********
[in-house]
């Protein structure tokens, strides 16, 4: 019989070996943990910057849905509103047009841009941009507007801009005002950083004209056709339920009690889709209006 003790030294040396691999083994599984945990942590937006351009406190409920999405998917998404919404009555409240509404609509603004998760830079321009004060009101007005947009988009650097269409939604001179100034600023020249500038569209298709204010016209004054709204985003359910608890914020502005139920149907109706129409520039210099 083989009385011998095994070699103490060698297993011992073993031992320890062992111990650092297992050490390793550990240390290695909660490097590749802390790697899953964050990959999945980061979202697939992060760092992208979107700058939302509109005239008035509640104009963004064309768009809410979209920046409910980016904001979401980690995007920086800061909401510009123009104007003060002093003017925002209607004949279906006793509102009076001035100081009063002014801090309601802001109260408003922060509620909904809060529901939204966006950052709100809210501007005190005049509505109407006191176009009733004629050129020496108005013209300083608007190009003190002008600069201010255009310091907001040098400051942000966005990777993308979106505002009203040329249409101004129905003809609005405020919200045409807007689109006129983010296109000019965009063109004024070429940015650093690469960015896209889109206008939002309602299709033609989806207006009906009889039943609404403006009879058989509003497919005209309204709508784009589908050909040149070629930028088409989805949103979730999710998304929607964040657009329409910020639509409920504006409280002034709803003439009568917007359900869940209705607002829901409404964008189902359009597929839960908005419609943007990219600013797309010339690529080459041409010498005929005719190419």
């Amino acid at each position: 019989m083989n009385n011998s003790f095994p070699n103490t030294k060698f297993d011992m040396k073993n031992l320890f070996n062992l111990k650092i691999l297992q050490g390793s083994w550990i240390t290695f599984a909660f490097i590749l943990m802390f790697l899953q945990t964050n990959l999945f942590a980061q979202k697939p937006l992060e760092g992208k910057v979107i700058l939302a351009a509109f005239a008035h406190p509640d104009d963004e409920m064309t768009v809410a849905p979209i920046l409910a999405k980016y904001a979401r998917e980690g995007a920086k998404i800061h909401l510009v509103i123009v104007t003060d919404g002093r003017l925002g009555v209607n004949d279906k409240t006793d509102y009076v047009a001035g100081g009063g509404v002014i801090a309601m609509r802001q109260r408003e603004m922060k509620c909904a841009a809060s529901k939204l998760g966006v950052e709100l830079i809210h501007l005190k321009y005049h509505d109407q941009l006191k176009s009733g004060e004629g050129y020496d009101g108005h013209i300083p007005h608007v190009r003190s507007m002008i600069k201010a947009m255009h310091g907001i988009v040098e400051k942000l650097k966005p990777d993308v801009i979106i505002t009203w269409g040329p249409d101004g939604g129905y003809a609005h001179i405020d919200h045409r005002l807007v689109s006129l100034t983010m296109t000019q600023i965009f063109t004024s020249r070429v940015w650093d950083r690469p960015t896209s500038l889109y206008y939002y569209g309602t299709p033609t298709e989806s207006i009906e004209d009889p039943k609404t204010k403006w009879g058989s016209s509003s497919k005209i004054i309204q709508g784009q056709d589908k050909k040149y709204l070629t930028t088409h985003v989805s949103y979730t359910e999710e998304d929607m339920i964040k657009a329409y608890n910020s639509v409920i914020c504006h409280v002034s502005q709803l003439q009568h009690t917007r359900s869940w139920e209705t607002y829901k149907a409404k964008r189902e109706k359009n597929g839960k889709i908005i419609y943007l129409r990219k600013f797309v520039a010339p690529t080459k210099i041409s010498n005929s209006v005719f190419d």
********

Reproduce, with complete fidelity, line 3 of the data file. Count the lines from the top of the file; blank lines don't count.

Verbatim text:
């Amino acid at each position: 019989m083989n009385n011998s003790f095994p070699n103490t030294k060698f297993d011992m040396k073993n031992l320890f070996n062992l111990k650092i691999l297992q050490g390793s083994w550990i240390t290695f599984a909660f490097i590749l943990m802390f790697l899953q945990t964050n990959l999945f942590a980061q979202k697939p937006l992060e760092g992208k910057v979107i700058l939302a351009a509109f005239a008035h406190p509640d104009d963004e409920m064309t768009v809410a849905p979209i920046l409910a999405k980016y904001a979401r998917e980690g995007a920086k998404i800061h909401l510009v509103i123009v104007t003060d919404g002093r003017l925002g009555v209607n004949d279906k409240t006793d509102y009076v047009a001035g100081g009063g509404v002014i801090a309601m609509r802001q109260r408003e603004m922060k509620c909904a841009a809060s529901k939204l998760g966006v950052e709100l830079i809210h501007l005190k321009y005049h509505d109407q941009l006191k176009s009733g004060e004629g050129y020496d009101g108005h013209i300083p007005h608007v190009r003190s507007m002008i600069k201010a947009m255009h310091g907001i988009v040098e400051k942000l650097k966005p990777d993308v801009i979106i505002t009203w269409g040329p249409d101004g939604g129905y003809a609005h001179i405020d919200h045409r005002l807007v689109s006129l100034t983010m296109t000019q600023i965009f063109t004024s020249r070429v940015w650093d950083r690469p960015t896209s500038l889109y206008y939002y569209g309602t299709p033609t298709e989806s207006i009906e004209d009889p039943k609404t204010k403006w009879g058989s016209s509003s497919k005209i004054i309204q709508g784009q056709d589908k050909k040149y709204l070629t930028t088409h985003v989805s949103y979730t359910e999710e998304d929607m339920i964040k657009a329409y608890n910020s639509v409920i914020c504006h409280v002034s502005q709803l003439q009568h009690t917007r359900s869940w139920e209705t607002y829901k149907a409404k964008r189902e109706k359009n597929g839960k889709i908005i419609y943007l129409r990219k600013f797309v520039a010339p690529t080459k210099i041409s010498n005929s209006v005719f190419d």